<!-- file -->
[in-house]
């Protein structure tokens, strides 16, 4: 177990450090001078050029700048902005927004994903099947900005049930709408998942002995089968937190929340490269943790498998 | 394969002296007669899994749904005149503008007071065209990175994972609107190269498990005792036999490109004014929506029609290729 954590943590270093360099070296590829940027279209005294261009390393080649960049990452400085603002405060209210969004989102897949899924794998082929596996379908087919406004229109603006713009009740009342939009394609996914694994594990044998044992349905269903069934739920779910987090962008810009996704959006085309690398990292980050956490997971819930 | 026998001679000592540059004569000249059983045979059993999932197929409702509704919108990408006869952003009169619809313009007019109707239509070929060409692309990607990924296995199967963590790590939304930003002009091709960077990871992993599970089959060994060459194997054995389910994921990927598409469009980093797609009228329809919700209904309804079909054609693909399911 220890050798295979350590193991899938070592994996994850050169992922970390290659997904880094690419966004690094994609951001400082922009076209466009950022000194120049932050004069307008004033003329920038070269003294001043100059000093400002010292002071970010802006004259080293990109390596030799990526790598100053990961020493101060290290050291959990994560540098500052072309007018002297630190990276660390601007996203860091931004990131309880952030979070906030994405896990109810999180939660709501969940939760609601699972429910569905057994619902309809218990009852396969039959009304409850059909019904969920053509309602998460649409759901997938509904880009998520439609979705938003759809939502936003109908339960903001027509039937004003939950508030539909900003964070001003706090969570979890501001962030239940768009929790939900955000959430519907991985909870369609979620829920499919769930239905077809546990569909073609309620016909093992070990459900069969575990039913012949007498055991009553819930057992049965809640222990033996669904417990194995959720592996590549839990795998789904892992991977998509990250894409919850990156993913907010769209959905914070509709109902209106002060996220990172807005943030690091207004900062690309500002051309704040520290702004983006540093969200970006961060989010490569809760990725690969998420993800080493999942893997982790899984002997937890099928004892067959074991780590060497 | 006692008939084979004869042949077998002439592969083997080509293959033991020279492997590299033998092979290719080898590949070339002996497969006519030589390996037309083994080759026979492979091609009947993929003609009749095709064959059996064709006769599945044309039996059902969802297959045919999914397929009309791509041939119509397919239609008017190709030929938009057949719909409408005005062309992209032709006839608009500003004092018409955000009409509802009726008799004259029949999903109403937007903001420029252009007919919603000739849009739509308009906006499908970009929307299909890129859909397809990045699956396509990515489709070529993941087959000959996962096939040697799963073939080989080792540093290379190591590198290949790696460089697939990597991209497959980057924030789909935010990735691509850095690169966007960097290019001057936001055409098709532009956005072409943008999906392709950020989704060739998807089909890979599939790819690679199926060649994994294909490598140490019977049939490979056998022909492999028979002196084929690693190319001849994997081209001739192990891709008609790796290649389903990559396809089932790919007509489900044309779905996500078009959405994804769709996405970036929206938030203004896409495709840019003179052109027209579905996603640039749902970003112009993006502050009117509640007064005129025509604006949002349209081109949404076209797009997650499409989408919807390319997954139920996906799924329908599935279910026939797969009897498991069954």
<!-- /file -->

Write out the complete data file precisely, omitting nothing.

[in-house]
């Protein structure tokens, strides 16, 4: 177990450090001078050029700048902005927004994903099947900005049930709408998942002995089968937190929340490269943790498998 | 394969002296007669899994749904005149503008007071065209990175994972609107190269498990005792036999490109004014929506029609290729 954590943590270093360099070296590829940027279209005294261009390393080649960049990452400085603002405060209210969004989102897949899924794998082929596996379908087919406004229109603006713009009740009342939009394609996914694994594990044998044992349905269903069934739920779910987090962008810009996704959006085309690398990292980050956490997971819930 | 026998001679000592540059004569000249059983045979059993999932197929409702509704919108990408006869952003009169619809313009007019109707239509070929060409692309990607990924296995199967963590790590939304930003002009091709960077990871992993599970089959060994060459194997054995389910994921990927598409469009980093797609009228329809919700209904309804079909054609693909399911 220890050798295979350590193991899938070592994996994850050169992922970390290659997904880094690419966004690094994609951001400082922009076209466009950022000194120049932050004069307008004033003329920038070269003294001043100059000093400002010292002071970010802006004259080293990109390596030799990526790598100053990961020493101060290290050291959990994560540098500052072309007018002297630190990276660390601007996203860091931004990131309880952030979070906030994405896990109810999180939660709501969940939760609601699972429910569905057994619902309809218990009852396969039959009304409850059909019904969920053509309602998460649409759901997938509904880009998520439609979705938003759809939502936003109908339960903001027509039937004003939950508030539909900003964070001003706090969570979890501001962030239940768009929790939900955000959430519907991985909870369609979620829920499919769930239905077809546990569909073609309620016909093992070990459900069969575990039913012949007498055991009553819930057992049965809640222990033996669904417990194995959720592996590549839990795998789904892992991977998509990250894409919850990156993913907010769209959905914070509709109902209106002060996220990172807005943030690091207004900062690309500002051309704040520290702004983006540093969200970006961060989010490569809760990725690969998420993800080493999942893997982790899984002997937890099928004892067959074991780590060497 | 006692008939084979004869042949077998002439592969083997080509293959033991020279492997590299033998092979290719080898590949070339002996497969006519030589390996037309083994080759026979492979091609009947993929003609009749095709064959059996064709006769599945044309039996059902969802297959045919999914397929009309791509041939119509397919239609008017190709030929938009057949719909409408005005062309992209032709006839608009500003004092018409955000009409509802009726008799004259029949999903109403937007903001420029252009007919919603000739849009739509308009906006499908970009929307299909890129859909397809990045699956396509990515489709070529993941087959000959996962096939040697799963073939080989080792540093290379190591590198290949790696460089697939990597991209497959980057924030789909935010990735691509850095690169966007960097290019001057936001055409098709532009956005072409943008999906392709950020989704060739998807089909890979599939790819690679199926060649994994294909490598140490019977049939490979056998022909492999028979002196084929690693190319001849994997081209001739192990891709008609790796290649389903990559396809089932790919007509489900044309779905996500078009959405994804769709996405970036929206938030203004896409495709840019003179052109027209579905996603640039749902970003112009993006502050009117509640007064005129025509604006949002349209081109949404076209797009997650499409989408919807390319997954139920996906799924329908599935279910026939797969009897498991069954």